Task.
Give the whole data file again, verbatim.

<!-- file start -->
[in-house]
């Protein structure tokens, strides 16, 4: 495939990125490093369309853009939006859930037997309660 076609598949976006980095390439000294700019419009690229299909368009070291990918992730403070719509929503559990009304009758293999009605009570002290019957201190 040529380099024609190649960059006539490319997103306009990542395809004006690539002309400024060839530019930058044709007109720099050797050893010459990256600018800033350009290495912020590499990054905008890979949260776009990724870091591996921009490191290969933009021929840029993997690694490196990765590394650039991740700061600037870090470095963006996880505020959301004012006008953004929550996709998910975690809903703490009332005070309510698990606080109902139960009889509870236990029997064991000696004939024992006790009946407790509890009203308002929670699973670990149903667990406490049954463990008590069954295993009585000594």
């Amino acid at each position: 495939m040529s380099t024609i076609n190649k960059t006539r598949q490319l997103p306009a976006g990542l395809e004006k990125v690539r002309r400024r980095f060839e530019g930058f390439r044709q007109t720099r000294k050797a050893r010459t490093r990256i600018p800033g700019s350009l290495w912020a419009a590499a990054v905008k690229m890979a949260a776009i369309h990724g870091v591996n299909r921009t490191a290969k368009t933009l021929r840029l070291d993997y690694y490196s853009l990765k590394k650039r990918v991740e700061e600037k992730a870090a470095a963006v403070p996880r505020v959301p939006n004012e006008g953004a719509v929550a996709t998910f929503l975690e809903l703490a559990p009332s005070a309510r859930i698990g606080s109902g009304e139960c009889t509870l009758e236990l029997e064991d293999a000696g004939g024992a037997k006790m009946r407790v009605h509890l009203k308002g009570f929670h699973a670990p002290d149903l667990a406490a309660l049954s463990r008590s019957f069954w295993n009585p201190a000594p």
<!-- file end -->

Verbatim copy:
[in-house]
């Protein structure tokens, strides 16, 4: 495939990125490093369309853009939006859930037997309660 076609598949976006980095390439000294700019419009690229299909368009070291990918992730403070719509929503559990009304009758293999009605009570002290019957201190 040529380099024609190649960059006539490319997103306009990542395809004006690539002309400024060839530019930058044709007109720099050797050893010459990256600018800033350009290495912020590499990054905008890979949260776009990724870091591996921009490191290969933009021929840029993997690694490196990765590394650039991740700061600037870090470095963006996880505020959301004012006008953004929550996709998910975690809903703490009332005070309510698990606080109902139960009889509870236990029997064991000696004939024992006790009946407790509890009203308002929670699973670990149903667990406490049954463990008590069954295993009585000594």
């Amino acid at each position: 495939m040529s380099t024609i076609n190649k960059t006539r598949q490319l997103p306009a976006g990542l395809e004006k990125v690539r002309r400024r980095f060839e530019g930058f390439r044709q007109t720099r000294k050797a050893r010459t490093r990256i600018p800033g700019s350009l290495w912020a419009a590499a990054v905008k690229m890979a949260a776009i369309h990724g870091v591996n299909r921009t490191a290969k368009t933009l021929r840029l070291d993997y690694y490196s853009l990765k590394k650039r990918v991740e700061e600037k992730a870090a470095a963006v403070p996880r505020v959301p939006n004012e006008g953004a719509v929550a996709t998910f929503l975690e809903l703490a559990p009332s005070a309510r859930i698990g606080s109902g009304e139960c009889t509870l009758e236990l029997e064991d293999a000696g004939g024992a037997k006790m009946r407790v009605h509890l009203k308002g009570f929670h699973a670990p002290d149903l667990a406490a309660l049954s463990r008590s019957f069954w295993n009585p201190a000594p």